The Centre for Democracy and Development (CDD-West Africa) today, 27 May 2018, releases the report of its Buharimeter Opinion Poll. The opinion poll was commissioned to assess the Nigerians’ rating of the Buhari’s administration after three years in office.
Overall, the 2018 Buharimeter poll revealed that 40 percent of Nigerians approve of the President’s performance while 44 percent disapprove with the remaining 16 percent neither approve nor disapprove of his performance. This implies that the President is rated below average by Nigerians. The President’s approval rating of 40 percent marks a decline of 17 percent from 57 percent rating recorded in the 2017 Buharimeter National Survey.
The poll also revealed that Federal government received ratings below average on the three cardinal campaign promises – Corruption, Security and Economy. When Nigerians were asked to rate President’s performance on Economy, 67 percent of respondents rated it poorly while 21 percent and 12 percent rated it as fair and good respectively. Compared to the 2017 National survey, 39 percent of respondents rated economic performance as poor. This is notwithstanding the country’s economic recovery arising from the increase in her Gross Domestic Product (GDP) and a decrease in inflationary rate.
On a geopolitical zone dimension, 71 percent, 82 percent and 80 percent of its sampled population rated economic performance of the incumbent administration as poor in North-Central, South-South and South-West respectively with highest recorded in the South-East (85 percent). In the North East and the North West, the economic performance of the Buhari administration was rated poor at 47 percent and 48 percent respectively. These ratings continue to follow the geopolitical divide as witnessed in previous Buharimeter polls.
According to the survey, 57 percent of sampled Nigerians rated the President’s performance as poor in the fight against corruption. This represents a 10 percent increase from the 2017 poll where 47 percent of Nigerians expressed dissatisfaction. Proportionally, the South-East (84 percent) has a more significant share of its population rating the President’s anti-corruption war as poor; followed by South-South (75 percent), South-West (73 percent) and North-Central (61 percent). Only 34 percent and 30 percent of the sampled population from North-East and North-West respectively rated the incumbent administration’s performance in the fight against corruption as good.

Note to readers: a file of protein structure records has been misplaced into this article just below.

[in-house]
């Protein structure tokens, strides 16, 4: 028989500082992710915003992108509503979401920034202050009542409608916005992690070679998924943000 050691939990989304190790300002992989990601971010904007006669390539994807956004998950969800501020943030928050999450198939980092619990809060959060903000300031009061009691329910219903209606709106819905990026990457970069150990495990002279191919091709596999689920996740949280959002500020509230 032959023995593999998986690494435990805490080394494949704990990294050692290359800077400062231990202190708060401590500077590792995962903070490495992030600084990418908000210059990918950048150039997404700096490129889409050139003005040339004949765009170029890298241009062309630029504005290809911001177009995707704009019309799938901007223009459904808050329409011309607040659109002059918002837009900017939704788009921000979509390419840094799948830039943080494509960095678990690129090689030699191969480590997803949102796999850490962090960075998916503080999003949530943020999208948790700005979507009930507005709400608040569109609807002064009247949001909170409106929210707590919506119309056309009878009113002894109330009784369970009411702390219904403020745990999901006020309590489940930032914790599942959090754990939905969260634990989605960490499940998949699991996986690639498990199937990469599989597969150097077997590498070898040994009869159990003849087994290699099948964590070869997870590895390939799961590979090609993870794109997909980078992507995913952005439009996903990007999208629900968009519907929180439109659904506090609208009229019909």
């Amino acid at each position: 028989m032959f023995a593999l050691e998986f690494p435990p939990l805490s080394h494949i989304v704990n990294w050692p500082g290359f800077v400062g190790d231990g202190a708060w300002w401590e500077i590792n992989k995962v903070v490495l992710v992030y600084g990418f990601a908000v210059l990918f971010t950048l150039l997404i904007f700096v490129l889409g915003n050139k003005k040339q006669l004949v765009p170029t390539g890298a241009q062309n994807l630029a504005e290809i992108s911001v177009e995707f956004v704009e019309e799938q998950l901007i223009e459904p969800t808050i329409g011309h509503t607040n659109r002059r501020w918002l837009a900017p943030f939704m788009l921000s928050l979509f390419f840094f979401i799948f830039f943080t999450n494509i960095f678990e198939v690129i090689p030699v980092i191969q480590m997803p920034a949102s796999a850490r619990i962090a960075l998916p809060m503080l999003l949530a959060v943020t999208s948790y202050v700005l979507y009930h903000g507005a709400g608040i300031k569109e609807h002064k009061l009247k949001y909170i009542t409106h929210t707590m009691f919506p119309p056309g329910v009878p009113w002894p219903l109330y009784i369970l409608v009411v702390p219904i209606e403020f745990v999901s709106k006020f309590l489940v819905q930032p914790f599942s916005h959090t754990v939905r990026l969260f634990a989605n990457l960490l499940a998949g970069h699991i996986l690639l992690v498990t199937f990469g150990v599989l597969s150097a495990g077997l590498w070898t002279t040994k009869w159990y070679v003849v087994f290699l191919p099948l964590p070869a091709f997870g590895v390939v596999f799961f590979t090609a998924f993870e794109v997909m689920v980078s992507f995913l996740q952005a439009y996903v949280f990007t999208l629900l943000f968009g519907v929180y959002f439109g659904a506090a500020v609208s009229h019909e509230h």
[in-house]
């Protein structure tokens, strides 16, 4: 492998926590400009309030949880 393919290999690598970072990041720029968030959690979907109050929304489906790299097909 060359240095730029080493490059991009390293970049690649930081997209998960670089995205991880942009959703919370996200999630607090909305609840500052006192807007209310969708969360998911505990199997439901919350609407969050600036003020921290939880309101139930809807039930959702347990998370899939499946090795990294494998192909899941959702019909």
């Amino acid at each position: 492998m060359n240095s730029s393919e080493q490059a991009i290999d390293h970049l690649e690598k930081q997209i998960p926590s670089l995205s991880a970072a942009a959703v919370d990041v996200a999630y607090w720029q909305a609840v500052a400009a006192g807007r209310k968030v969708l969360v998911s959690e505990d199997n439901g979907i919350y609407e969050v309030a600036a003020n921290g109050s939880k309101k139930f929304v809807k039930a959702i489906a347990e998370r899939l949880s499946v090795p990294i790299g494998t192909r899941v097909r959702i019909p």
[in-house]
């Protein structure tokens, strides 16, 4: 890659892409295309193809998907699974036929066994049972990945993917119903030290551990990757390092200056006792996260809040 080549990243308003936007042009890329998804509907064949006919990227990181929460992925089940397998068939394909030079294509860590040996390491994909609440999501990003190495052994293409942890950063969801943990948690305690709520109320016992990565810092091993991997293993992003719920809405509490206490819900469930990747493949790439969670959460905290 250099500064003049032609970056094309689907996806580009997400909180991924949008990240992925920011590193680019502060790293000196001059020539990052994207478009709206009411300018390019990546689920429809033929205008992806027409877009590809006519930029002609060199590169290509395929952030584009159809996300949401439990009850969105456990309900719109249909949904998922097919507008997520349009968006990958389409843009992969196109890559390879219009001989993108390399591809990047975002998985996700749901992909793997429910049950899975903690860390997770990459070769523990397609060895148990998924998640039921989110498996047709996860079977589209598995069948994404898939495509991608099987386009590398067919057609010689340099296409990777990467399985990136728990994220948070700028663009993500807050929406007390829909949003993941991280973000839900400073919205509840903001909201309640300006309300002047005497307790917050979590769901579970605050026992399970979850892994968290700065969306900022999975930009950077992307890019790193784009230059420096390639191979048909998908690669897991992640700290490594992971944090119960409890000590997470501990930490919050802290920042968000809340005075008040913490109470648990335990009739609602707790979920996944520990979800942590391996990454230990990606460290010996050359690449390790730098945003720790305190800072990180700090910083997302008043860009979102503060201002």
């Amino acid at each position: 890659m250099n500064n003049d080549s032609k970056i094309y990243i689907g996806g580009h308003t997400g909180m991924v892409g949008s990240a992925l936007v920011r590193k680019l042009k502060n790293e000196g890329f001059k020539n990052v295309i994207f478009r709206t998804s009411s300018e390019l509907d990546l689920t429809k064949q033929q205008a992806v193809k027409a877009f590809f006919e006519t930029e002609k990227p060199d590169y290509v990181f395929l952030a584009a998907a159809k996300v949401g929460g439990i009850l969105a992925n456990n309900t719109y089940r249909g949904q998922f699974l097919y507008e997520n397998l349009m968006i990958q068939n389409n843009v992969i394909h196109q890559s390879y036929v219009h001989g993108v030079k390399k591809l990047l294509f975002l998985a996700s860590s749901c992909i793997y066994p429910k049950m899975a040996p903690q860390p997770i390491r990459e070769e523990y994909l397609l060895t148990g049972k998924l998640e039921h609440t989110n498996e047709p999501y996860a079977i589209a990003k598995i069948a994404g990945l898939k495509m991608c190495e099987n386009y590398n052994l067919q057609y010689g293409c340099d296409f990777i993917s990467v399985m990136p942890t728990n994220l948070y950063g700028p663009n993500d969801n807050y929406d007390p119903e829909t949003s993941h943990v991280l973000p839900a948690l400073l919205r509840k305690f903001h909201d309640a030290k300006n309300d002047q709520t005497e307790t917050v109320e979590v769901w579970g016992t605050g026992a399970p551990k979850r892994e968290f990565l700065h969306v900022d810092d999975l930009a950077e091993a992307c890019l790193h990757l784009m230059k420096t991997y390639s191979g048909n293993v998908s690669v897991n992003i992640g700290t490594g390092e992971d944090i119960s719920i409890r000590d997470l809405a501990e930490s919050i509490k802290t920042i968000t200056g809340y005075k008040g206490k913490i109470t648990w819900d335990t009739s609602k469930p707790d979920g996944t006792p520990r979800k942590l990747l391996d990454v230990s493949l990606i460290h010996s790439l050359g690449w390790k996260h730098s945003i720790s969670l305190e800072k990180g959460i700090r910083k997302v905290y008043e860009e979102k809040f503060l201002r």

On security, the poll revealed that only 21 percent of sampled Nigerians rated the government’s performance as good while 24 percent and 55 percent rated it as fair and poor respectively.
In comparison, Economy received the lowest average score of 1.99, followed by corruption with 2.24; security had the highest average rating of 2.33 out of 5 of all the three cardinal campaign promises of the administration. It is important to point out that the closer the average score is to 5 the better the score.
Also, regarding sectoral performance, the effectiveness of President Buhari’s administration was also rated poorly across six sectors including Electricity, Education, Housing, Oil and Gas, Transportation and Health. However, on a brighter note, the current administration’s effectiveness on the agricultural sector was rated fairly; recording the highest average score at 2.65. Finally, the poll revealed radio and television as the primary sources of information on government activities to Nigerians.
The opinion poll was conducted in May 2018 by telephone amongst 4,000 respondents across the 36 States and the Federal Capital Territory. Interviews were conducted in five major Nigerian languages: English, Pidgin English, Yoruba, Hausa and Igbo. During the opinion poll, survey quotes were assigned, and it was ensured that every state was proportionally represented in the sample. Post-stratification gender and state weights were constructed and applied to the data to make it more representative of the population, allow for more accurate population totals of estimates and reduce non-response bias.
The weights assigned were in proportion to the 2006 Nigerian population figures. Nigerians interviewed are between 18 years and 60+ years belonging to different social class, literacy and income levels. Before the fielding of the opinion poll, a pilot poll was conducted of 30 completed interviews across the survey states to test the completeness and appropriateness of the survey tool. The margin of error does not exceed plus or minus 3 percent at the mid-range with a confidence level of 95 percent.
Buharimeter (www.buharimeter.ng) is an independent monitoring tool that enables Nigerians, scholars and political analysts around the globe to evaluate the implementation of the campaign promises of President Muhammad Buhari and his party, the All Progressives Congress (APC), made in the prelude to the 2015 general elections. Like other election pledge monitoring initiatives around the globe (such as Obameter, Mackymeter and Morsimeter), Buharimeter evolves out of the concern to address the challenges of governance, civic participation and effective service delivery in Nigeria.
Its central focus is to bridge the existing gap between the government and the governed, thereby facilitating a process through which democratic accountability becomes the norm. By analysing data gathered from multiple sources and rating the performance of the government, we hope to empower Nigerians to take an active role in making the APC-led government live up to its campaign promises. The Centre conceptualises the project for Democracy and Development (CDD-West Africa) and supported by the Open Society Initiative for West Africa (OSIWA).